Physical laws and the application of mathematics
This investigation addresses the problem of the effectiveness of mathematics in the articulation of physical laws. Since Eugene Wigner’s (1960) landmark statement of the problem, scientists, philosophers, and historians of science have reflected on whether mathematics’ effectiveness had to be deemed unreasonable after all.
One aspect of our research is this. We bring together two fields of research, namely: the history and philosophy of laws of nature, and the recent philosophy of applied mathematics, the latter including issues concerning modelling, representation, abstraction, and idealisation. From this perspective, the project has three main goals: first, to develop a philosophical framework for understanding the various contributions of mathematics to physical laws; second, to provide an analysis of nomic modality that accounts for the contribution of both physics and mathematics to the modal space of possibilities and necessities informed by physical laws; and third, to examine the distinction between mathematical and physical structures in physical laws.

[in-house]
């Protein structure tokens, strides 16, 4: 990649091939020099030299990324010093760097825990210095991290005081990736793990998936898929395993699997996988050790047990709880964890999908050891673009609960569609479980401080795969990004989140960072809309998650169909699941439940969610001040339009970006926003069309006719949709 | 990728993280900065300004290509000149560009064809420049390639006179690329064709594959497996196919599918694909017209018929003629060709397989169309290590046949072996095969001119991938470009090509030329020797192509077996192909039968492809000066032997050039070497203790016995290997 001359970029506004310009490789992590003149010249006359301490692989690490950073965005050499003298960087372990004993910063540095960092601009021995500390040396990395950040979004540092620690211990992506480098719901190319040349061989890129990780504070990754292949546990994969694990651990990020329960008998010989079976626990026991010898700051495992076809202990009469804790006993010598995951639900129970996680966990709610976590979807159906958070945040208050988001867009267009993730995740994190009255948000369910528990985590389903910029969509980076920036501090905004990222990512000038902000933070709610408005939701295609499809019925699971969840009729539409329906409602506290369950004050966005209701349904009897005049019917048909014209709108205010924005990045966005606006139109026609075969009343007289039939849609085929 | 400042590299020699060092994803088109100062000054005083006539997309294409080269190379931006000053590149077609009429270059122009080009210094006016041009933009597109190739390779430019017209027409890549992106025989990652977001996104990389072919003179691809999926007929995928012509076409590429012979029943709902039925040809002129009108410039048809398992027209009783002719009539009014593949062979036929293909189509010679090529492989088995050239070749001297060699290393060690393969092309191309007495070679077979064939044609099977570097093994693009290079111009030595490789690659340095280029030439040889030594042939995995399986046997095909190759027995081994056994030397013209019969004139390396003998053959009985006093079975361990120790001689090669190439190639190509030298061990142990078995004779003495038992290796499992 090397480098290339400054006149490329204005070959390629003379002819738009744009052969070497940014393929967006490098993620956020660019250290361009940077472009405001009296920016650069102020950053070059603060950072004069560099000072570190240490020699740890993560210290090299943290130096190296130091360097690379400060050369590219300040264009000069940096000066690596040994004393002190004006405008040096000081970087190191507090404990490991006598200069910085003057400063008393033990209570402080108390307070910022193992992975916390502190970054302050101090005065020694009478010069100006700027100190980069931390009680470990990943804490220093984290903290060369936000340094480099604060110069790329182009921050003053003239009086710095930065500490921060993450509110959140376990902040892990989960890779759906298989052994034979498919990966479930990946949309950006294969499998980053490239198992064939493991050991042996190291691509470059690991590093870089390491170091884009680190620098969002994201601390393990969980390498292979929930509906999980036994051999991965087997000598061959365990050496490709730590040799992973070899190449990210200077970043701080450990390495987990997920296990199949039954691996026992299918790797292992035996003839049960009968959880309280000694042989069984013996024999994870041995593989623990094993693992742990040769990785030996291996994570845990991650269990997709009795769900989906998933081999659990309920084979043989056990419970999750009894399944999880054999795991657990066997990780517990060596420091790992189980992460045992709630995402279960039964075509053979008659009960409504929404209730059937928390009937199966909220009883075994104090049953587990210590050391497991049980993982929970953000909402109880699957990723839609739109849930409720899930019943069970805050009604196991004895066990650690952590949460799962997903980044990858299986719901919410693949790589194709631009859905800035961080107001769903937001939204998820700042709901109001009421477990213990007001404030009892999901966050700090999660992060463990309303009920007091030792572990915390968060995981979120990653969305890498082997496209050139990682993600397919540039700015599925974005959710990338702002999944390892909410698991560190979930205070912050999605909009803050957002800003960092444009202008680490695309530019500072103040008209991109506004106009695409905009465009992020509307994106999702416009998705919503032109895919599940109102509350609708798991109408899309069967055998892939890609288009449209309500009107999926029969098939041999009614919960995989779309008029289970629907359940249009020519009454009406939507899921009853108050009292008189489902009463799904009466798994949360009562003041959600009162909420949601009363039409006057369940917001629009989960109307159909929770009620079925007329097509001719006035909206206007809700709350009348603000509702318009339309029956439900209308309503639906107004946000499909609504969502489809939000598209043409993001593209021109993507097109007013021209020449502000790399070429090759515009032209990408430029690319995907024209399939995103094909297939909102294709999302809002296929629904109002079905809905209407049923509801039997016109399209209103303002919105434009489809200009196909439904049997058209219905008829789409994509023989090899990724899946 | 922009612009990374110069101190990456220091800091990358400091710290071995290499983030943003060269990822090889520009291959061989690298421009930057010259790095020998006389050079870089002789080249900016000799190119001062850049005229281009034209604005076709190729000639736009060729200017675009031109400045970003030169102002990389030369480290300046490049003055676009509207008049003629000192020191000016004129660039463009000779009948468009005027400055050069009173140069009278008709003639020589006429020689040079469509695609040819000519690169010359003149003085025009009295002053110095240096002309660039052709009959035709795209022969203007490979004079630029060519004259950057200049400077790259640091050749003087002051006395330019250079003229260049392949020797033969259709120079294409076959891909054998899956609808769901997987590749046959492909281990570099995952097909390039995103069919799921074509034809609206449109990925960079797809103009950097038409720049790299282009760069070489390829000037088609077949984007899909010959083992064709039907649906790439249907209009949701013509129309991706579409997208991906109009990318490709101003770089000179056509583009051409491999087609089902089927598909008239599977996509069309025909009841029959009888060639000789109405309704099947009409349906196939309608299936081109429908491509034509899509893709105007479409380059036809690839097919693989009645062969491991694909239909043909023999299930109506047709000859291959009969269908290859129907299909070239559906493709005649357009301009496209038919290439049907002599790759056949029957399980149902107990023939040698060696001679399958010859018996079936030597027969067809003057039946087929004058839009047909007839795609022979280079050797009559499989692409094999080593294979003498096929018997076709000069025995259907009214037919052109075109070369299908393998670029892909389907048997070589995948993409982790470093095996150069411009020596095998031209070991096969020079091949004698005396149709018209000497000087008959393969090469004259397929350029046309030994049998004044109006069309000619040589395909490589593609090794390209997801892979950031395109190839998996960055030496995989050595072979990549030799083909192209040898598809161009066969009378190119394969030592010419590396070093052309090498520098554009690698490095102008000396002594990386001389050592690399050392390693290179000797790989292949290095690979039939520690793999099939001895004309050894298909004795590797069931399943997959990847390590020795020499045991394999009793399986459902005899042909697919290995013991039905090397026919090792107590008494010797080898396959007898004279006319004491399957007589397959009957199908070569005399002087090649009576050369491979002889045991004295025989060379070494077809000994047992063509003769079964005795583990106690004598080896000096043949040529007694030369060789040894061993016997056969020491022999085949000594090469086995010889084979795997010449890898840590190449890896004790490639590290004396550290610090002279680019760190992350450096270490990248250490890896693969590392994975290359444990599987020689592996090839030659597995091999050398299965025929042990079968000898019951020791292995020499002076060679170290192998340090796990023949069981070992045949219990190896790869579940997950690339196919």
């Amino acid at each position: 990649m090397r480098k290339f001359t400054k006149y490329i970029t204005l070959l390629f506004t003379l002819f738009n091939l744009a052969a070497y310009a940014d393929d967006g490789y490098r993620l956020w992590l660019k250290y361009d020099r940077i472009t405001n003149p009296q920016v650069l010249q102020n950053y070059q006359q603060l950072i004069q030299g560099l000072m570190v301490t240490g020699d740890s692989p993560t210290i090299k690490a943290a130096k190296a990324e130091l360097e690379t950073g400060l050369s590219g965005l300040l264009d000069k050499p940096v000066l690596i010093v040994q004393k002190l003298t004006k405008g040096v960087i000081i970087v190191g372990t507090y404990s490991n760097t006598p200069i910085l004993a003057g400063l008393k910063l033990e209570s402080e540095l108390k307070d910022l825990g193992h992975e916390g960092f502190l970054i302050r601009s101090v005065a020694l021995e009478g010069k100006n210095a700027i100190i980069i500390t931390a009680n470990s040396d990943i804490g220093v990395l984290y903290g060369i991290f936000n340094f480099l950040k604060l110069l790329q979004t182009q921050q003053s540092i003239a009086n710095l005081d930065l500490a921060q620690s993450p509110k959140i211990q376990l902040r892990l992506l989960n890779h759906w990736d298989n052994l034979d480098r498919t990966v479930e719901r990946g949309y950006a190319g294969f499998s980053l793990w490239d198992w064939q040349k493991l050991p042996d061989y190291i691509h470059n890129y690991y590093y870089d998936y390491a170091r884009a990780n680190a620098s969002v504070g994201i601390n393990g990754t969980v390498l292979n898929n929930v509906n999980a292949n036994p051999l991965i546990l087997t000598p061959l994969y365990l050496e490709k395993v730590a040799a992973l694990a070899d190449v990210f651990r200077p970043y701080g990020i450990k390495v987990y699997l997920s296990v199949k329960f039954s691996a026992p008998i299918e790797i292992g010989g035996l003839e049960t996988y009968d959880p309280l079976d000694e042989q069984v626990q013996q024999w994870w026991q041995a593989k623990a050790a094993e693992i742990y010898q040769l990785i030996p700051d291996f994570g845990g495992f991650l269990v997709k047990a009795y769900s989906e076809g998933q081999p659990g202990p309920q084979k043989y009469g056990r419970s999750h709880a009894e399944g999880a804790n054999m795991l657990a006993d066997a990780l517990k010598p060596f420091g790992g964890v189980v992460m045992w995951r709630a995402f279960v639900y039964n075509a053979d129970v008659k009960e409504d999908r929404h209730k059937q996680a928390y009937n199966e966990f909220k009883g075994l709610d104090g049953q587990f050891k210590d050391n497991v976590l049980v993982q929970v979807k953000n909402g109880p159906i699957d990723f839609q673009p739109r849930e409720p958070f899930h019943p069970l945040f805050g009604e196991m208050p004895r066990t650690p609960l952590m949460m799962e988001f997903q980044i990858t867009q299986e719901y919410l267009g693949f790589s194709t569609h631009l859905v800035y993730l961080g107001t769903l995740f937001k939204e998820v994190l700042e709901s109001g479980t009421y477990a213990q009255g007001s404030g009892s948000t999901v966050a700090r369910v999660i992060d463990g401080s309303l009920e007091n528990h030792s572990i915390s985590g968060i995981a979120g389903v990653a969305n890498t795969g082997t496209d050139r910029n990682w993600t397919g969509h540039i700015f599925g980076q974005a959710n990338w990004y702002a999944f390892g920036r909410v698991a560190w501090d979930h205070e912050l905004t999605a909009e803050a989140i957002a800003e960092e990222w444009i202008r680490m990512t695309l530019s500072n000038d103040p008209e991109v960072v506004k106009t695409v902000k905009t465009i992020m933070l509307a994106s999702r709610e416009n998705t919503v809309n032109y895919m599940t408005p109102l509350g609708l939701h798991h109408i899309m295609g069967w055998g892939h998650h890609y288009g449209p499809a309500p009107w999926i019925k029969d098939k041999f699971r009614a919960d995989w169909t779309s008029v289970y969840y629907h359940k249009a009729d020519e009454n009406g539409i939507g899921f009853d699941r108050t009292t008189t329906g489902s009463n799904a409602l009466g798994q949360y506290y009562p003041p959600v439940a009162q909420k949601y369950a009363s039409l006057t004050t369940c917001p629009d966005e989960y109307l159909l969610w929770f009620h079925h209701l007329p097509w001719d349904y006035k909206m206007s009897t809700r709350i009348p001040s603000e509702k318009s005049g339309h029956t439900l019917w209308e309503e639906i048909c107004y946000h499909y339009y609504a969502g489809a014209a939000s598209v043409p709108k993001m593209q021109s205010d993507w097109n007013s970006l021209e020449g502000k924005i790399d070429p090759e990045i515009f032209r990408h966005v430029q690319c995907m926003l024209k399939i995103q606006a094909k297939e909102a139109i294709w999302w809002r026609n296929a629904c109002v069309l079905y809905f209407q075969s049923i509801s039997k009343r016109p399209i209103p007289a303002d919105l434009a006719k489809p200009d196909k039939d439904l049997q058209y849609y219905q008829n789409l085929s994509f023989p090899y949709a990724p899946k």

Another aspect of our research advances a pluralist interpretation of scientific practices, one of whose core tenets within the framework of our project is this: physical laws need not be a central element in ontology, nor do they need to be equally present across epistemic practices. This will prove beneficial in various ways, especially since the talk of laws is not inane: it imposes a certain understanding of scientific practices (for example, some epistemic practices are successful at finding out about laws, whereas others are not), and a way to value their results (in particular, epistemic practices informing us about laws are somehow more important, and we should grant them priority because they provide what the Newtonian tradition considers genuine scientific knowledge). We cast doubt on this interpretation. We examine, indeed, whether we are currently writing the last chapter of the biography of laws, as Lorraine Daston’s framework for the biographical approach to scientific objects may suggest. Furthermore, laws may well be dispensed with in both ontology and scientific parlance, hence giving way to rather more egalitarian concepts and less demanding ontological presuppositions. For the latter points, we shall benefit from insights coming from both the history of science and the social studies of science.